TC Energy Corp. cleared a major hurdle Friday toward construction of its long-delayed Keystone XL pipeline after Nebraska’s Supreme Court upheld the state’s route approval over the objections of landowners and Indigenous tribes.
Calgary-based TC Energy – formerly known as TransCanada – welcomed the ruling but still faces three separate legal challenges to President Donald Trump’s reissuance of the federal cross-border permit, which was done through an expedited presidential order. Opponents in Nebraska vowed Friday to stall the project until next year’s presidential election, with the hopes a Democrat will retake the White House and kill it.
Keystone XL – which was first proposed more than 10 years ago – would deliver some 830,000 barrels per day of crude from Alberta to Nebraska, and then on to the U.S. Gulf Coast, a major refining centre where facilities are specifically designed to process heavy-grade crudes like diluted bitumen from the oil sands.
“The Supreme Court decision is another important step as we advance towards building this vital energy infrastructure project,” TC Energy’s chief executive Russ Girling said in a release. “We thank the thousands of government leaders, landowners, labour unions and other community partners for their continued support through this extensive review process. It has been their unwavering support that has advanced this project to where it is today.”
However, the company gave no indication when it might make a decision whether to proceed. In a call with analysts this month, TC Energy’s president for liquid pipelines, Paul Miller, said the company was awaiting greater clarity on the legal issues before making a decision. TC Energy has already missed the 2019 construction season and, if it proceeds, the earliest the pipeline would be in service would be mid-2022.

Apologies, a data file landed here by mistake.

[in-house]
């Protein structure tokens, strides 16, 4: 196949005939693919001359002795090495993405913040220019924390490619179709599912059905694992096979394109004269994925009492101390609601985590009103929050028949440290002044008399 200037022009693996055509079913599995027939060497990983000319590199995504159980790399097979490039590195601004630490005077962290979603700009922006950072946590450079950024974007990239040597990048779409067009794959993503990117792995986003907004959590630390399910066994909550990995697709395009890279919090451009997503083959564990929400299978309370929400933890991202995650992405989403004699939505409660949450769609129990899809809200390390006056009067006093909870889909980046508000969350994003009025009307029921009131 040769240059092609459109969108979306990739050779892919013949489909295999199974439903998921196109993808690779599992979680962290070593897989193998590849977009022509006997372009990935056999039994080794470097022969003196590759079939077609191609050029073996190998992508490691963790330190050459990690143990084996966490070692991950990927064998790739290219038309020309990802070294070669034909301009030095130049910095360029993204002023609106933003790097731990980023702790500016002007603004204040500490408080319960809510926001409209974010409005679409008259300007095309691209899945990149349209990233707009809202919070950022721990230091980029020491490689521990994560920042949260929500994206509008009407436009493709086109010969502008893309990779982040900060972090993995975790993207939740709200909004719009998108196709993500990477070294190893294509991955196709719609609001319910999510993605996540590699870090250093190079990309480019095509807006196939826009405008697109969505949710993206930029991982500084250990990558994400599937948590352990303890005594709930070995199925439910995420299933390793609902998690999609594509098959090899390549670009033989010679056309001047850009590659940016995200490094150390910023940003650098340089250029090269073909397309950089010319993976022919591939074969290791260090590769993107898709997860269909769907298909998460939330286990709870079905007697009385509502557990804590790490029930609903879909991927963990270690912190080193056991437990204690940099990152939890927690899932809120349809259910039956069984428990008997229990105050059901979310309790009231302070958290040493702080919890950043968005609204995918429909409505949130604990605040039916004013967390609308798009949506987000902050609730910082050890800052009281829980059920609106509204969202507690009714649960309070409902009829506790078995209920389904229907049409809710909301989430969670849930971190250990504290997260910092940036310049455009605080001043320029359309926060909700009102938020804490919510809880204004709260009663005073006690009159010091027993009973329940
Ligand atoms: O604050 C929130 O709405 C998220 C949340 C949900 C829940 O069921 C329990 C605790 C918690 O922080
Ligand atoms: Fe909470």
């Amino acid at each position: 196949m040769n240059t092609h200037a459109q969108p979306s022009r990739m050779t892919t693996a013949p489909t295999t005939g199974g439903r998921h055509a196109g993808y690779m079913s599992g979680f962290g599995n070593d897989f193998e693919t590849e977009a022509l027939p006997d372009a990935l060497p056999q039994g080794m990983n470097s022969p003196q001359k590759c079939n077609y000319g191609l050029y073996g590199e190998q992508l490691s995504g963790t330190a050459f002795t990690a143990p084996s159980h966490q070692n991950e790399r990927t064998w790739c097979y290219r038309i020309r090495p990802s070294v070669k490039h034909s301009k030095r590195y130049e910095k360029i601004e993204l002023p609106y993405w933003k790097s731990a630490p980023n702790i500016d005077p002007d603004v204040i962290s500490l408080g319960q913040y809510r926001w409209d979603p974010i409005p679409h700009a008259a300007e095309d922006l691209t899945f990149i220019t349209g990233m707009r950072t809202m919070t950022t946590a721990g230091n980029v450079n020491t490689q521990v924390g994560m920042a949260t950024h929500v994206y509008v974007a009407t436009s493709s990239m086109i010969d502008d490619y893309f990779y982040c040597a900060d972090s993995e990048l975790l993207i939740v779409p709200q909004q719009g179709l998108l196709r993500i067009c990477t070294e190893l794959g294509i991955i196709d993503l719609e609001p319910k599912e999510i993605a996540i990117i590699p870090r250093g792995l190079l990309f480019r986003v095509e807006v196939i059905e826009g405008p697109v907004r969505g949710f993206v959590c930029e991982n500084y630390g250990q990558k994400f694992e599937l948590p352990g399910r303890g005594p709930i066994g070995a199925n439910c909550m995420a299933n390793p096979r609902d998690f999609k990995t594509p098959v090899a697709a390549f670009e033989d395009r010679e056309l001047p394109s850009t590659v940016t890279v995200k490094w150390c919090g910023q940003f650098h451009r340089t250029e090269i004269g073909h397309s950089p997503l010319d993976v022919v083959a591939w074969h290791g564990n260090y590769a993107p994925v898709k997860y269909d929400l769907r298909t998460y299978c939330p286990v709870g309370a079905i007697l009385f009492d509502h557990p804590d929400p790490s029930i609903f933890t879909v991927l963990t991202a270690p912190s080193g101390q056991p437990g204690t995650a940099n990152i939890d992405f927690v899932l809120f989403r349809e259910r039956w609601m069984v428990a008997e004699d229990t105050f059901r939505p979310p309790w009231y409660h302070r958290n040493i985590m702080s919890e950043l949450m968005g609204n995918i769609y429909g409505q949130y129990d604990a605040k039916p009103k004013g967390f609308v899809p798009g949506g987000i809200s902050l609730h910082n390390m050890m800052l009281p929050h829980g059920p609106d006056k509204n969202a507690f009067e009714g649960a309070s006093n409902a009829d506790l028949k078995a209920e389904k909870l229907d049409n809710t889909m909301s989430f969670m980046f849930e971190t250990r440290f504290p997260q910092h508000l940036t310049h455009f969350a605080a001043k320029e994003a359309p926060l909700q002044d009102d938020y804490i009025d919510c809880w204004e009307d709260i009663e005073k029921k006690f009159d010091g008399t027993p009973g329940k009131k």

On a conference call earlier this month, Mr. Miller said refiners in the U.S. Gulf Coast have committed to ship crude on the Keystone XL line once it’s built. The massive refining hub in Texas and Louisiana is geared to process the heavy, sulfurous quality of crude like the diluted bitumen produced in Alberta’s oil sands. The crisis in Venezuela and steep decline in that country’s production of heavy crude has refiners eager to buy oil from Canada, if they can get it to the Gulf Coast, said Kevin Birn, Calgary-based analyst with IHS Markit Inc.
The positive court ruling for TC Energy came the same week that federally-owned Trans Mountain Corp. announced that it had given the order to resume construction of its pipeline expansion project, which would add 590,000 barrels per day of export capacity. Expansion of the Edmonton-to-Vancouver line was stalled a year ago when the Federal Court of Appeal in Canada quashed a federal permit because Indigenous communities along the route had not been adequately consulted. The Liberal government conducted further talks with the affected First Nations and reissued the permit in June.
In the ruling Friday, Nebraska’s Supreme Court rejected complaints that the public utilities commission had not followed proper procedures in ruling the pipeline route was in the public interest. Opponents insisted the fight is not over.
"There is a lot of fighting spirit,” said Jane Kleeb, founder of Bold Nebraska which organized landowners, environmentalists and tribal nations against the project. “We stopped this pipeline for the past 10 years and we plan on making sure this pipeline never touches our soil.”
Other groups have launched challenges in U.S. federal court to the presidential permit, which was issued in March. Soon after taking office in 2017, Mr. Trump reversed the decision by former president Barack Obama to reject the pipeline, but a federal judge said that decision lacked proper procedure. The President’s approval in March was done through executive order, bypassing the usual State Department process.
“Challenging a presidential permit is an uphill battle, but it could delay the project until the 2020 election, when a Democratic winner could revoke the permit,” said Kristen van de Biezenbos, a law professor at the University of Calgary. “Delay is certain in any case.”
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